REACH Character Education: A Spotlight on Pink Shirt Day and Kindness
Now a movement celebrated across the globe, Pink Shirt Day has humble beginnings. The day was inspired by an act of kindness in small-town Nova Scotia. Two students, David Shepherd and Travis Price organized a high-school protest to wear pink in support of a Grade 9 boy who was being bullied for wearing a pink shirt. Since then, the idea has only grown each year, with worldwide support and participation. Countries across the globe are now organizing anti-bullying fundraisers of their own, including Japan, New Zealand, China, Panama, and numerous others. Last year, people in almost 180 countries shared their support of Pink Shirt Day through social media posts and donations.
On Wednesday, February 23, Rotherglen participated in Pink Shirt Day. Throughout Character Education lessons and activities at each division level, students learned about the origin of Pink Shirt Day. Classes used this week as a time to reflect and review the forms of bullying, statistics related to bullying, and take a look back at our school-wide Anti-Bullying Pledge from the beginning of the year. Students brainstormed ways in which they can demonstrate kindness and take action against bullying including random acts of kindness, speaking up for others who are being bullied, and listening to and learning from one another.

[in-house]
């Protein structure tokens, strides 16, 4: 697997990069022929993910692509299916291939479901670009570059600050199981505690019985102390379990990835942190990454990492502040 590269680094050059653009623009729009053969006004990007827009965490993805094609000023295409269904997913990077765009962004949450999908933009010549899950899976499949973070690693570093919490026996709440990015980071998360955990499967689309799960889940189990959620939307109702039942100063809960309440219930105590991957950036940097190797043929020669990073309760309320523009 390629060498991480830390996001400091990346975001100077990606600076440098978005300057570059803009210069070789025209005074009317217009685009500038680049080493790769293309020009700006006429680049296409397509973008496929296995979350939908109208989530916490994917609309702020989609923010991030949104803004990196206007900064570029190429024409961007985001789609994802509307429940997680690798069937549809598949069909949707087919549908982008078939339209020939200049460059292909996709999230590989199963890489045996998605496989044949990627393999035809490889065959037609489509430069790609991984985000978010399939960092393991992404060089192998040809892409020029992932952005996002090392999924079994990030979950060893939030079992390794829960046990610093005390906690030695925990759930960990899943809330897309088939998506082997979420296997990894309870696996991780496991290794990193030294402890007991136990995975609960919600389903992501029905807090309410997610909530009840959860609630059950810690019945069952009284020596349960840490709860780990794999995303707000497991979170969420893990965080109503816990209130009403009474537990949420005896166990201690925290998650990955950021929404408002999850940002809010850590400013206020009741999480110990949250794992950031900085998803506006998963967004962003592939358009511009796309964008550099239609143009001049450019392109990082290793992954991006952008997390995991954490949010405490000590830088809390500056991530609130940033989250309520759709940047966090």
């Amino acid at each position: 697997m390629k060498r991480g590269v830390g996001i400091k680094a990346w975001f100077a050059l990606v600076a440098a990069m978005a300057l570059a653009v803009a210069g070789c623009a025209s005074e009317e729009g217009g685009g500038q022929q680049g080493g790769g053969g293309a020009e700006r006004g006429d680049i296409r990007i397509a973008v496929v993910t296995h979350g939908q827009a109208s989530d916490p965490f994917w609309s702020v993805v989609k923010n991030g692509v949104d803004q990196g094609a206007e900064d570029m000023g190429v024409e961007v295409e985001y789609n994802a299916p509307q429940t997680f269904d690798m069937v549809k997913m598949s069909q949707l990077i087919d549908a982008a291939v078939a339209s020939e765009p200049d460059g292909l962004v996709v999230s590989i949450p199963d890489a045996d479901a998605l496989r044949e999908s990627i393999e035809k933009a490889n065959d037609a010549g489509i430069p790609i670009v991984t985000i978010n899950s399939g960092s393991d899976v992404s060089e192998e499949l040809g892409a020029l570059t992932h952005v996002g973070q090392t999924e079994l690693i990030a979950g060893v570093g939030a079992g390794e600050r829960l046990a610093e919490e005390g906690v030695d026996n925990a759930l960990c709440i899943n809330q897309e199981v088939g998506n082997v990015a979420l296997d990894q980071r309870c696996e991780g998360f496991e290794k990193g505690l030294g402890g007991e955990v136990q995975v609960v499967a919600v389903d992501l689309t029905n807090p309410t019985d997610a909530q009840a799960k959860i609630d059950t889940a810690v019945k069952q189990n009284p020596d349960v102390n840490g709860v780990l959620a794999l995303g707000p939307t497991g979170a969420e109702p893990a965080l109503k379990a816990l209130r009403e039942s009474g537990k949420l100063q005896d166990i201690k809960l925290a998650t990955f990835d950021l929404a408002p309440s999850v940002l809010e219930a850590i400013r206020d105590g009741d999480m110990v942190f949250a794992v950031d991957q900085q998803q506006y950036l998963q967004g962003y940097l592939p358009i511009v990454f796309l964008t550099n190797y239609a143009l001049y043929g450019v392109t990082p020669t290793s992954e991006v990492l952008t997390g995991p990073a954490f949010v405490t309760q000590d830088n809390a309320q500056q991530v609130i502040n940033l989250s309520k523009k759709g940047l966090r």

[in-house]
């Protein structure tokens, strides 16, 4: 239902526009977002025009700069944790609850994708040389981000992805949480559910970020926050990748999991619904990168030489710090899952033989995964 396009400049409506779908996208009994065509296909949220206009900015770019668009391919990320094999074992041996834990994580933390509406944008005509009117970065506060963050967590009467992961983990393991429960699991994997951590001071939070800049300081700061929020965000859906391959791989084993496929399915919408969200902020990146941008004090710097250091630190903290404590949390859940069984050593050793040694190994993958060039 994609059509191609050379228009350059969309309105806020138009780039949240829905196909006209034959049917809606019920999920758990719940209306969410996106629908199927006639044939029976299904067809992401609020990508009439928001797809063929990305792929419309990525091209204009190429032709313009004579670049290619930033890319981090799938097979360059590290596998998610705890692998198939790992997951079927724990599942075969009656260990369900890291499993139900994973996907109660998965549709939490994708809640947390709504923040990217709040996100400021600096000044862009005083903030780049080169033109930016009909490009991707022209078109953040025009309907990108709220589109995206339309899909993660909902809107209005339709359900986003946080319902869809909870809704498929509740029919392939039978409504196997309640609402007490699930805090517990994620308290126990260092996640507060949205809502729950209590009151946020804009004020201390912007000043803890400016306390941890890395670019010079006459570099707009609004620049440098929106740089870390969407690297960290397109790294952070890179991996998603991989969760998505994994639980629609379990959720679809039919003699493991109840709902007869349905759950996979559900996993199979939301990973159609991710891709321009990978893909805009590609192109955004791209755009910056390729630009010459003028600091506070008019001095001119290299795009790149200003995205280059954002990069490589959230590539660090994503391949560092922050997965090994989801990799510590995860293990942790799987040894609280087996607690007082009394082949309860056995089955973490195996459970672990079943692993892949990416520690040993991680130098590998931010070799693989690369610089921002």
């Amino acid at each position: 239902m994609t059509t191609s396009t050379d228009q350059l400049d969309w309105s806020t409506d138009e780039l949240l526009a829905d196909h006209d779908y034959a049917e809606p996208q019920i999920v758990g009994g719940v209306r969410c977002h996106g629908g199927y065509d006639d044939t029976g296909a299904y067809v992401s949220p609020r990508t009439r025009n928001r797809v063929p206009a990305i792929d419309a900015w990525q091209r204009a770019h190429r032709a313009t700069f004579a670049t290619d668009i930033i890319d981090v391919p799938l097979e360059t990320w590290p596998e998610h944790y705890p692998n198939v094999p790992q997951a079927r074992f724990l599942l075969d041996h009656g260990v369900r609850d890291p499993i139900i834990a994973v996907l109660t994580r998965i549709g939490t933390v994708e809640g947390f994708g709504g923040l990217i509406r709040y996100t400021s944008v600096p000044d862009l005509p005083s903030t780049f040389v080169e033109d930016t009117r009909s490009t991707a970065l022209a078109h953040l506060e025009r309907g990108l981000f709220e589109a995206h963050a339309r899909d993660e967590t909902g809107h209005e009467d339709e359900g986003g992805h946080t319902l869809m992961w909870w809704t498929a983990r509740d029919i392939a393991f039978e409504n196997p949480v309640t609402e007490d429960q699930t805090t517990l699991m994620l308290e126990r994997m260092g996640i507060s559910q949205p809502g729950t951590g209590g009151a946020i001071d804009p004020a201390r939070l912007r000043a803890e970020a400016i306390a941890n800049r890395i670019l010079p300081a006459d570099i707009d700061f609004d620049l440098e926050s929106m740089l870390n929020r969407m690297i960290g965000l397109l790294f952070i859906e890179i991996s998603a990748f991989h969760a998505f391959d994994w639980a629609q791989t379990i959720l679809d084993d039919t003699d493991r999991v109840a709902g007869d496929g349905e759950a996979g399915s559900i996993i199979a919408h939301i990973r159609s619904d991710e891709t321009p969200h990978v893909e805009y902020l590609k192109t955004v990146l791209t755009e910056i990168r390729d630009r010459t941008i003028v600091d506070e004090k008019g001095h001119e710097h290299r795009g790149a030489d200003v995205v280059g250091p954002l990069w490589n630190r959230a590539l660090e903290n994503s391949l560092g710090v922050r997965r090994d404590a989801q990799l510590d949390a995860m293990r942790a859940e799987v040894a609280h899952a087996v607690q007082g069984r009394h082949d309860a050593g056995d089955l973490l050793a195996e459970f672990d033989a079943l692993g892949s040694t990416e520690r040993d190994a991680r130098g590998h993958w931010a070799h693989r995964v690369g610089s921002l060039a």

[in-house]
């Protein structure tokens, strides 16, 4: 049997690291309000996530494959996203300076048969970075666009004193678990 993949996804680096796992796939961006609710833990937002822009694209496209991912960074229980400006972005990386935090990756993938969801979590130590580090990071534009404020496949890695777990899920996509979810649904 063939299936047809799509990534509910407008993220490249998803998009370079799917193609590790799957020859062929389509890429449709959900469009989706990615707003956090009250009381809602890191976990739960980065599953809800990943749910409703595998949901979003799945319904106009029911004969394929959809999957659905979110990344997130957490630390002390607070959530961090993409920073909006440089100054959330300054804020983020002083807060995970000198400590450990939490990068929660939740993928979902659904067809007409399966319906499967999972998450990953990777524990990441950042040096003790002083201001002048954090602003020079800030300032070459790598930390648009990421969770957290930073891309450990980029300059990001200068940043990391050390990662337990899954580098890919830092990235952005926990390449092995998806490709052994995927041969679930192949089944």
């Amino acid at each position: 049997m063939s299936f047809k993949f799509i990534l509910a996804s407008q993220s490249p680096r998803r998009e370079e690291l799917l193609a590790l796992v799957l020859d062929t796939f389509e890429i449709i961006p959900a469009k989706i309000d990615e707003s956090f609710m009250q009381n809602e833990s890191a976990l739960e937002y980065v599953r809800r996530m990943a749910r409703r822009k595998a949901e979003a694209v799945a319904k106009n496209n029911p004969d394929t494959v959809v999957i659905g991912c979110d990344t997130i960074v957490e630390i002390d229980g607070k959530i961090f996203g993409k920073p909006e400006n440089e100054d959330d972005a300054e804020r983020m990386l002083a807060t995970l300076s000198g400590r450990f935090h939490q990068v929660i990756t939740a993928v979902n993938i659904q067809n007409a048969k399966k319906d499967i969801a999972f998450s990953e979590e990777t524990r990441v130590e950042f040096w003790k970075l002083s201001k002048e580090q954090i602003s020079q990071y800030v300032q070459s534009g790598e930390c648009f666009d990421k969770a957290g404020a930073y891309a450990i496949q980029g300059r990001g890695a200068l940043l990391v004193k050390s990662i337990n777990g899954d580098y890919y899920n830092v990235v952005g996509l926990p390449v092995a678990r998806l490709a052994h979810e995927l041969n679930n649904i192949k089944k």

Classes learned about the power of kindness and how one small act can make a big difference. When a person gives or receives kindness, both individuals involved experience a release of feel-good emotions. Individual students reflected on kind words and phrases that can brighten someone’s day. They designed pink t-shirts to display outside of classrooms to promote a culture of kindness and care, and to show others that as a community, we stand up against bullying.